Locals band together to save homes in Santa Cruz County as firefighters are stretched thin

Bay Area

SANTA CRUZ COUNTY, Calif. (KRON) – With firefighters stretched thin during the early days of the CZU Lightning Complex fires, a few locals ignored evacuation orders to try to save their homes in their communities.

One man says he and a group of friends were able to keep more than two dozen homes in Bonny Doon from being destroyed.

In tee shirts and ball caps, Santa Cruz mountain locals pump water onto the burning forest in an effort to save their homes.  

Video shot by Ben Lomand native Cuyler Ruskin says he drove down from where he lives now in Reno after hearing about the CZU Lightning Complex fires threatening the Bonny Doon home of his best friend.

“Immediately when I went to Bonny Doon it was just greenlighted, anything we could do to get the flames to go away,” Ruskin said. 

Ruskin says he was part of an eight-man squad who in the course of five days used whatever equipment they could get their hands on and a local’s knowledge of the land to help create a perimeter and douse flames.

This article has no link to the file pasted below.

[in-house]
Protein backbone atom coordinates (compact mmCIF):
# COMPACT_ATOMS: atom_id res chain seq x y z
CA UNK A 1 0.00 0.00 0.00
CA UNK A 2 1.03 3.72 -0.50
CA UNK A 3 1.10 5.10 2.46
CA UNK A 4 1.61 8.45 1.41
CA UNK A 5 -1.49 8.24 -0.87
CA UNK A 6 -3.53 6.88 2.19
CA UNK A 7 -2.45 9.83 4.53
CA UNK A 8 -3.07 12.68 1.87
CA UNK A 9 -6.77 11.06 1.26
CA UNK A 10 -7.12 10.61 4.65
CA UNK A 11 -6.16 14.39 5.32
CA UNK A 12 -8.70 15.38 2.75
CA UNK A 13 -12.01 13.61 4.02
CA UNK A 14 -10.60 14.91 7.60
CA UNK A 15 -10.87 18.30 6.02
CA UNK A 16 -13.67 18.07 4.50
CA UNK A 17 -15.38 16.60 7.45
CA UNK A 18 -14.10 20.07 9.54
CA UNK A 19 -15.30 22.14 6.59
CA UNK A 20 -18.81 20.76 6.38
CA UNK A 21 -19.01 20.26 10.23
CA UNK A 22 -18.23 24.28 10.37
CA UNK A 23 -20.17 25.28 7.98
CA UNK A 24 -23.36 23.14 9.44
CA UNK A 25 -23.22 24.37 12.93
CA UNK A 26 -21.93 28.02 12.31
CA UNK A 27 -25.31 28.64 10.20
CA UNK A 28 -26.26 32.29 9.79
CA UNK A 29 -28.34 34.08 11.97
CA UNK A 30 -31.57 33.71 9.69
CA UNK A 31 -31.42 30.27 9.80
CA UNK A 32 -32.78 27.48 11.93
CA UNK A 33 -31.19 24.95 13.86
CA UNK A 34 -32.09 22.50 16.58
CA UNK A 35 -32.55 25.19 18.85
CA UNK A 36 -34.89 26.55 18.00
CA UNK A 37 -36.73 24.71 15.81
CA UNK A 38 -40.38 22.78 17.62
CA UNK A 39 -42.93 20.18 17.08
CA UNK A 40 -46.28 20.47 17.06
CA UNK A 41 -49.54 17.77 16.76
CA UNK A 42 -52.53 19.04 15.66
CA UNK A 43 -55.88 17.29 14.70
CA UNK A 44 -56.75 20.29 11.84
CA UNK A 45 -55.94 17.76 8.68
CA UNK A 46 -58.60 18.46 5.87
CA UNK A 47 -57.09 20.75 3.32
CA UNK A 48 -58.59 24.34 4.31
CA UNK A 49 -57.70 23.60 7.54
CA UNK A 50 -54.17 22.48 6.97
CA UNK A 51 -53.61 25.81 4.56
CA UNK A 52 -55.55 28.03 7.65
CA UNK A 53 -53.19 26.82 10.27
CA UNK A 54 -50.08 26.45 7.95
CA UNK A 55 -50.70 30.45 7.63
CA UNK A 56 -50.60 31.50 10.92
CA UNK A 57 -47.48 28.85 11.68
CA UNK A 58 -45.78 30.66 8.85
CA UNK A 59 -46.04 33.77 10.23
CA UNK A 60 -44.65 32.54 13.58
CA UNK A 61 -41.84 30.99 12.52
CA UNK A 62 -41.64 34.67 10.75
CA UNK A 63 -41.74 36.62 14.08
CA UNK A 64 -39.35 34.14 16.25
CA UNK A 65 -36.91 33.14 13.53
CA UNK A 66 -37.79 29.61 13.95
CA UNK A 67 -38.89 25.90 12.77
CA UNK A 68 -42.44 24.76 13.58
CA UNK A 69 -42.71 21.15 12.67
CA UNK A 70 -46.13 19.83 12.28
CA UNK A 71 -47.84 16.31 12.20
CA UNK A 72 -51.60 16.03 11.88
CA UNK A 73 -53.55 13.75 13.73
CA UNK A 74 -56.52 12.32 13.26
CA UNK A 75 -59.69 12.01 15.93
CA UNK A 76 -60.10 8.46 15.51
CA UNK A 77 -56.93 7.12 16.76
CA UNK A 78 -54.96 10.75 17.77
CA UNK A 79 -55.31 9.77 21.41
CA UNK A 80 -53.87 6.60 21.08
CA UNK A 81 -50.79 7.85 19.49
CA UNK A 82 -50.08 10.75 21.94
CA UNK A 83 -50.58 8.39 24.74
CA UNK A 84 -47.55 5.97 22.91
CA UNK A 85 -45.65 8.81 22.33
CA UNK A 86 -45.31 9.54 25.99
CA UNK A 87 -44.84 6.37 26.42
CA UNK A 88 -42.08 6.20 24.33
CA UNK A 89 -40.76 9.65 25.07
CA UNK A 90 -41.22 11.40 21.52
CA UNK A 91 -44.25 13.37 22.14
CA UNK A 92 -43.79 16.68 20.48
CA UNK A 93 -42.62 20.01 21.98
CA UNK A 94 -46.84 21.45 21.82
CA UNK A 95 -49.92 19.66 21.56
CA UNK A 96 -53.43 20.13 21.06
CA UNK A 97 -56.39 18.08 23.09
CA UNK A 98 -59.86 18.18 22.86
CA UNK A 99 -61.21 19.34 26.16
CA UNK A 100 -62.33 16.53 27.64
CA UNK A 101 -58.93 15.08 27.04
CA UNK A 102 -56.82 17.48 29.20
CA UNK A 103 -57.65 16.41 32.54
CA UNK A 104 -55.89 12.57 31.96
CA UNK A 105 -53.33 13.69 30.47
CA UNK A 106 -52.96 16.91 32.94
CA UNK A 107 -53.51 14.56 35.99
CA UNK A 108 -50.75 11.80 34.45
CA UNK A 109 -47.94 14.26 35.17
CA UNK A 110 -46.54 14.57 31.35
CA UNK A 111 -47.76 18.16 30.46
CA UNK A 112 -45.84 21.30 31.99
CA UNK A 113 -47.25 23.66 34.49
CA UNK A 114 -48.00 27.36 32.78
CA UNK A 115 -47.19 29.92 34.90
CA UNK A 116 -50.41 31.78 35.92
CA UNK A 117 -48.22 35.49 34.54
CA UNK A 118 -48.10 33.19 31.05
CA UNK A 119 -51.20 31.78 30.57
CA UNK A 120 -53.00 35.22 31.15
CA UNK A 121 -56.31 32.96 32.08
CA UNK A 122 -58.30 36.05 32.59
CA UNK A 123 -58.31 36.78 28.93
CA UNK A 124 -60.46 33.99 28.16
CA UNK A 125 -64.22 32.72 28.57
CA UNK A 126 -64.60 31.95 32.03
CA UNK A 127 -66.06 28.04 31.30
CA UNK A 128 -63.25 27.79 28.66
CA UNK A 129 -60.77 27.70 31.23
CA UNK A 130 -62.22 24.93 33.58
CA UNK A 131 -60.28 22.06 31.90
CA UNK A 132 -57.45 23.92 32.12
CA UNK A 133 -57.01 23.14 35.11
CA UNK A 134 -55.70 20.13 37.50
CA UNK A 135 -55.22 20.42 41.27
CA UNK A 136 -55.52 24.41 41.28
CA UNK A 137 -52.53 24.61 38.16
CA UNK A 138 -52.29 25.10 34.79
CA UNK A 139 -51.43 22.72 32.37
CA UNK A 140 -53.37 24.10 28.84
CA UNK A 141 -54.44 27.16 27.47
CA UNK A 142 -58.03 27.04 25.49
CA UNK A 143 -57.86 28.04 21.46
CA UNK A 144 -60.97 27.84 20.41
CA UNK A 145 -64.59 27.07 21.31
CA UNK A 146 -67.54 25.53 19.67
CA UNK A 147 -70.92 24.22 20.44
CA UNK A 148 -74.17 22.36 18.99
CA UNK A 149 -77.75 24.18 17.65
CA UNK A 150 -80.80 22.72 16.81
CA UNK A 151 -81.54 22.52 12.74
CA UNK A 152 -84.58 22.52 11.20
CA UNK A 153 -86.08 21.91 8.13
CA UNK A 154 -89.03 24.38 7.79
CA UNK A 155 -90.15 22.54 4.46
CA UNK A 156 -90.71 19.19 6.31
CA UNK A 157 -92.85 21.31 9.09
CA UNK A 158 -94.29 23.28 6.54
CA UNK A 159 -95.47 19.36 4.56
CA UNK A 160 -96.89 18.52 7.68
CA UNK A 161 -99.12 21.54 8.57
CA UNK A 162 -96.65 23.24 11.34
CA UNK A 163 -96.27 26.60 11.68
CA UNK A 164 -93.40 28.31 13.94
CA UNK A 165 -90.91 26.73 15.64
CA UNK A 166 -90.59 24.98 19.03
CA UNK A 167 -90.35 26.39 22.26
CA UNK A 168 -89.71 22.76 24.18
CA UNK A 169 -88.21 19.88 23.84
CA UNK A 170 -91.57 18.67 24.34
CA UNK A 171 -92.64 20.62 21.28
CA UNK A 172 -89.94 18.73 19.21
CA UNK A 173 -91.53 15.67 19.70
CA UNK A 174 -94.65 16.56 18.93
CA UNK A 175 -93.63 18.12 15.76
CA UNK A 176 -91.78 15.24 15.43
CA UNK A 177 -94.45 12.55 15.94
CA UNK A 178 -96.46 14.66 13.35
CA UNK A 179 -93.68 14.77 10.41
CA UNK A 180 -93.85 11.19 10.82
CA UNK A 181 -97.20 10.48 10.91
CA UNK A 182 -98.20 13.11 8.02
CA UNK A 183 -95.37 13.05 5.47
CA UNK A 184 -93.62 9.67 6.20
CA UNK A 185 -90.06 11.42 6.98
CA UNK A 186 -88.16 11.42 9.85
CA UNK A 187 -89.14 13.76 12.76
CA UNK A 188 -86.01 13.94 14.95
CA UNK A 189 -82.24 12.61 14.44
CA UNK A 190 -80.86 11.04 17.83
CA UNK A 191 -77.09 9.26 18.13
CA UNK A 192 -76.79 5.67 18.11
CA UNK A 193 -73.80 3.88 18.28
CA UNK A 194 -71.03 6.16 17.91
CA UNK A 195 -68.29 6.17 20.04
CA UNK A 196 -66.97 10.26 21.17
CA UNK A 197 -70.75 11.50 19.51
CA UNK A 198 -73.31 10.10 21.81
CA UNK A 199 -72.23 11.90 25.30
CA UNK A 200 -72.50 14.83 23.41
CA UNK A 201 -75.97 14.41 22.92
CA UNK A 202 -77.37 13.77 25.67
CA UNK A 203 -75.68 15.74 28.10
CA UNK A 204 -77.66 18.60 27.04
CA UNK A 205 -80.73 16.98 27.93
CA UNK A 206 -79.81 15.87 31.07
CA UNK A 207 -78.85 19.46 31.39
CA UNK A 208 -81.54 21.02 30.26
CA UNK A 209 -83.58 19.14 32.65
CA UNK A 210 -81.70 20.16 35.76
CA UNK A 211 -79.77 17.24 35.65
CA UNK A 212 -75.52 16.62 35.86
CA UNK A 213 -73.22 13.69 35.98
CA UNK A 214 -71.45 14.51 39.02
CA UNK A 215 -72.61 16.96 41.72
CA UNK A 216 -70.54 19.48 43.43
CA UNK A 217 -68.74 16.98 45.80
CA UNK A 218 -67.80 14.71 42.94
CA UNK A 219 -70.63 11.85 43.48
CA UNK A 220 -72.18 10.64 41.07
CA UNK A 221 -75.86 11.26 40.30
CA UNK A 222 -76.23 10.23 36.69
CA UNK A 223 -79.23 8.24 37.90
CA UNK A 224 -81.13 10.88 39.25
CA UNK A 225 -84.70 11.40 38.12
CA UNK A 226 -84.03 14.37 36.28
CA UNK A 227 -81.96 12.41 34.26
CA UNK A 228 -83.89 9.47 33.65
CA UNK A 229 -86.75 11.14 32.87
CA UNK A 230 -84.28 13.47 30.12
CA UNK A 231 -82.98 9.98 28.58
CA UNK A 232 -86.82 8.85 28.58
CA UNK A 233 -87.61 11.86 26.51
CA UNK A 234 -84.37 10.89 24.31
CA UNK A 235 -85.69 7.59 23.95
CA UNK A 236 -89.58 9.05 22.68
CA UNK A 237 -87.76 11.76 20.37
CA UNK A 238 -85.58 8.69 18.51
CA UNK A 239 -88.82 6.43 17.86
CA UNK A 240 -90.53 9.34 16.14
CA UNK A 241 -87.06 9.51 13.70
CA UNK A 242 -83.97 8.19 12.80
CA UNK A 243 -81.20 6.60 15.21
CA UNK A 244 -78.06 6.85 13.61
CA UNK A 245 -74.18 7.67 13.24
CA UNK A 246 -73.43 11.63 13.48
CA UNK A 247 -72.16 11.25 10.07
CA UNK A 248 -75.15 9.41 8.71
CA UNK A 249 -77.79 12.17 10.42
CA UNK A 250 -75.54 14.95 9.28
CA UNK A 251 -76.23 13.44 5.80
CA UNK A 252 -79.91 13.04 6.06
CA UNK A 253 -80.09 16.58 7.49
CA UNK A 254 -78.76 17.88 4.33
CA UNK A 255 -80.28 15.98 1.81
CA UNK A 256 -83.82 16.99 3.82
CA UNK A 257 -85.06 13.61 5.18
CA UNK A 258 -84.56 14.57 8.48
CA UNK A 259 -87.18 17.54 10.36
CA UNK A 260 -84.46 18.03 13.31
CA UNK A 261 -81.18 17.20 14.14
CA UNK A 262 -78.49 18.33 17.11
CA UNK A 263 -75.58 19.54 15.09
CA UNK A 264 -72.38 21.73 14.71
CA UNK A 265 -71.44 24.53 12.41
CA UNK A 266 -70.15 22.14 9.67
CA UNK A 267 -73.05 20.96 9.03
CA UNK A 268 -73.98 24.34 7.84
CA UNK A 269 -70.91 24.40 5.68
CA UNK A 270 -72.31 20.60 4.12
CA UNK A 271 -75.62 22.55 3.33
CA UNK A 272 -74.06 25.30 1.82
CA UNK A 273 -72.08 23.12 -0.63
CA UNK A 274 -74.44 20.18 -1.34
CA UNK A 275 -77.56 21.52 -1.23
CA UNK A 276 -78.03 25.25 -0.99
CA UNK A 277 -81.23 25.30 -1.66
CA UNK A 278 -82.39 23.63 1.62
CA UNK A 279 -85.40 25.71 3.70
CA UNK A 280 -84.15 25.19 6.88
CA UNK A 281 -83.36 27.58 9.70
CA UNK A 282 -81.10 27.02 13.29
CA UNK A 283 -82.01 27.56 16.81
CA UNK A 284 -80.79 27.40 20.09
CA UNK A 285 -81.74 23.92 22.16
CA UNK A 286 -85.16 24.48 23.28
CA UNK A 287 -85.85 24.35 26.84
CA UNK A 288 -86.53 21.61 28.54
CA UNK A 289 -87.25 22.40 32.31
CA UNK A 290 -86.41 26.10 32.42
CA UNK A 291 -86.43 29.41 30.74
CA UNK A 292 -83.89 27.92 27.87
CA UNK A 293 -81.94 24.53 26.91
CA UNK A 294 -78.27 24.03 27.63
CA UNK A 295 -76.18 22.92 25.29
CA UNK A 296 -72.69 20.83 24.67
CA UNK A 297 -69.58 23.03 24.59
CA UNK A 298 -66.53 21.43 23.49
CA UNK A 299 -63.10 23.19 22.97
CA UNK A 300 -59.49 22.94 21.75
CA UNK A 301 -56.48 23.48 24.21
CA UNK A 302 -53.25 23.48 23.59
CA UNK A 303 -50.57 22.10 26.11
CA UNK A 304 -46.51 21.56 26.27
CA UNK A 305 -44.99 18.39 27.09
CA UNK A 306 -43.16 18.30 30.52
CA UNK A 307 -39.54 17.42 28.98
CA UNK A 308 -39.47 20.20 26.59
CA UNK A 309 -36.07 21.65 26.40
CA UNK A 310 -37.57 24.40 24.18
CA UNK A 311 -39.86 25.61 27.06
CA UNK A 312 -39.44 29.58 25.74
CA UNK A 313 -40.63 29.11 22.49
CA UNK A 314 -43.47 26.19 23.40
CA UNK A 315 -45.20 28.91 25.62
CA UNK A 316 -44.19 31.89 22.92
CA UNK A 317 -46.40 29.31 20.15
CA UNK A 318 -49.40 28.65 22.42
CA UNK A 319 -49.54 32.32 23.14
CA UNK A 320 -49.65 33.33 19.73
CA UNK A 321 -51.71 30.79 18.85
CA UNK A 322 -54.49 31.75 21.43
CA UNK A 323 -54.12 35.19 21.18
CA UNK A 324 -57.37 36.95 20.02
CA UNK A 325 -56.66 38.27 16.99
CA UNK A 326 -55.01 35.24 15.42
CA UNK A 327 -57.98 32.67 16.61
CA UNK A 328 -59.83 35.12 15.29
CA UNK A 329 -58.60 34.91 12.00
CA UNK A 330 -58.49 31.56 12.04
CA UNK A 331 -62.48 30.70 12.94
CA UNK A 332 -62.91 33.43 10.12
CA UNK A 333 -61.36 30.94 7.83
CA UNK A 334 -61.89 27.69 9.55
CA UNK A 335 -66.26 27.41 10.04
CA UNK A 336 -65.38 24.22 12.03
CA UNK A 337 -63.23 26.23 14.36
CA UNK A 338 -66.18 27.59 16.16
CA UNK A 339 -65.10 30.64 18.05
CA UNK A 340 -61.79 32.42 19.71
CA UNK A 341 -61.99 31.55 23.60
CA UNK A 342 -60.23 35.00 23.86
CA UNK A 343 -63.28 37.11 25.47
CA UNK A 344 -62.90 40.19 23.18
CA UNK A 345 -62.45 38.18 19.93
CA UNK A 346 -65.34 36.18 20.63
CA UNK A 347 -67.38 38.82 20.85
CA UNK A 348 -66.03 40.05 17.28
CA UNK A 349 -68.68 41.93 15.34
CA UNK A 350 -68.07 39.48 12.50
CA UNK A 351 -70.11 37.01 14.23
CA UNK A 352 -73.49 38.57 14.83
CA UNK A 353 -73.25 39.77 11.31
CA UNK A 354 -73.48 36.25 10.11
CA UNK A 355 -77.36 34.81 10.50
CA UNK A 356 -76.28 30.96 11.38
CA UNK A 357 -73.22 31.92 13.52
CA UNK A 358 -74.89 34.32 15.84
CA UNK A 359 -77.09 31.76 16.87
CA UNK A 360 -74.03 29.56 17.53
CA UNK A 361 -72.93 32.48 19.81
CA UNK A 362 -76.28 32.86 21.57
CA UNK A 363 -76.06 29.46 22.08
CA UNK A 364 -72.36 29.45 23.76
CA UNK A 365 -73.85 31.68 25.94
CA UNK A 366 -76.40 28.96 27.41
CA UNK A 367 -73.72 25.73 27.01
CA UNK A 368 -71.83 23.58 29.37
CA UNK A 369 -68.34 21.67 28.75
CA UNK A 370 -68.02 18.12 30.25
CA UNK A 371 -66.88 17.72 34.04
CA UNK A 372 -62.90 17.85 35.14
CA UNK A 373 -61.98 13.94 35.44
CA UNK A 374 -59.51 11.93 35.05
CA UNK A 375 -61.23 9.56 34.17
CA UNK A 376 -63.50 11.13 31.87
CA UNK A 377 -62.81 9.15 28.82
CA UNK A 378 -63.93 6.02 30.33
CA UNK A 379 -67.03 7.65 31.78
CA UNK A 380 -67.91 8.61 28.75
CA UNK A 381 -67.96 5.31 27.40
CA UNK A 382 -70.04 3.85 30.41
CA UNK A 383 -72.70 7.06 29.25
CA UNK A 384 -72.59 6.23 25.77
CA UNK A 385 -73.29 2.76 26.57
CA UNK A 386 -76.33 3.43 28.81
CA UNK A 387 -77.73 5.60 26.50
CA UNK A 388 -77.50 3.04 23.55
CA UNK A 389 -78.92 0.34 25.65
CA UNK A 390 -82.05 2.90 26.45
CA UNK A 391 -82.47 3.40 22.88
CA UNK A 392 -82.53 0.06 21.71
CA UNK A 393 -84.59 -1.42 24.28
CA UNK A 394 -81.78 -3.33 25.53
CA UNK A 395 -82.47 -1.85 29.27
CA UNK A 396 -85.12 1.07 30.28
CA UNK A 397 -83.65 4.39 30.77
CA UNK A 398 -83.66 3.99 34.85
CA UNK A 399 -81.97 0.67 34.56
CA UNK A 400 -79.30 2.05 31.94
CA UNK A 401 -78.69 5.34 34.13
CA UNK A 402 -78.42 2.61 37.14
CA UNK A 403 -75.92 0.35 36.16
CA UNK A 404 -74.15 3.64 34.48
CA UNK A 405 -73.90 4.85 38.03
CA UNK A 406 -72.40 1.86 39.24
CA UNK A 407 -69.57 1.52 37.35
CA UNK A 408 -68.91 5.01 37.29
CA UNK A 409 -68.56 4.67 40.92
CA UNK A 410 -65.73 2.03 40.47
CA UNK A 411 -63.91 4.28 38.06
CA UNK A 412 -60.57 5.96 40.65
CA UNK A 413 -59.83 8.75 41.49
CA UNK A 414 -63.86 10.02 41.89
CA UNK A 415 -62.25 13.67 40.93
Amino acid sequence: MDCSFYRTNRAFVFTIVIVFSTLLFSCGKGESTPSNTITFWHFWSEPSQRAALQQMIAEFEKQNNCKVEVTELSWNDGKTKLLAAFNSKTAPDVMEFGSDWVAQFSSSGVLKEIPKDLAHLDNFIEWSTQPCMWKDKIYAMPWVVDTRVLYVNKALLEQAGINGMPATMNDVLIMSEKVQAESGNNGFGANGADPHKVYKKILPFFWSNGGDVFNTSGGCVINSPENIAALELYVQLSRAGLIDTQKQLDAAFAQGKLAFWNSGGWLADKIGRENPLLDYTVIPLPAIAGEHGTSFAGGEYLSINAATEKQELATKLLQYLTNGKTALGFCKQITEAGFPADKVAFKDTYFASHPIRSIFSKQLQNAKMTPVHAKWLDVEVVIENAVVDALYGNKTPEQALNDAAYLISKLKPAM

He says together they were able to save his friend’s house and many more.

“Without what we did the 26 to 30 homes that we saved would’ve burned to the ground because there was no one there to help in any way shape or form,” Ruskin said.

He’s not knocking Cal Fire, he knows crews were spread very thin because so many fires burning in California but even though Cal Fire has been challenged here by a lack of resources, they still don’t encourage people to ignore the evacuation order.

“That hampers our ability to get around the different neighborhoods because they could be blocking the road that we need to get to and it changes our focus from fighting the fire to now protecting them because our number one priority is preserving life over the property,” Cal Fire PIO Daniel Potter said.

Ruskin says some of his crew were off duty firefighters and they were even able to help supply water to the official crews they ran into. 

“It wasn’t just a bunch of hillbillies running around the mountains think it’s fun to drop trees and get in the way of Cal Fire,” Ruskin said.

Despite all of their efforts there was still a lot of heartbreak.

“I know that we could personally saved so many more homes if we had access to a radio in better communication even just to volunteer water trucks tenders in a few fire trucks along with our eight-man crew we could’ve saved the other 30 homes burned in front of our eyes,” Ruskin said.

He hopes that going forward, Cal Fire can find ways to equip and deputize willing locals so they can work together during extreme crisis situations.

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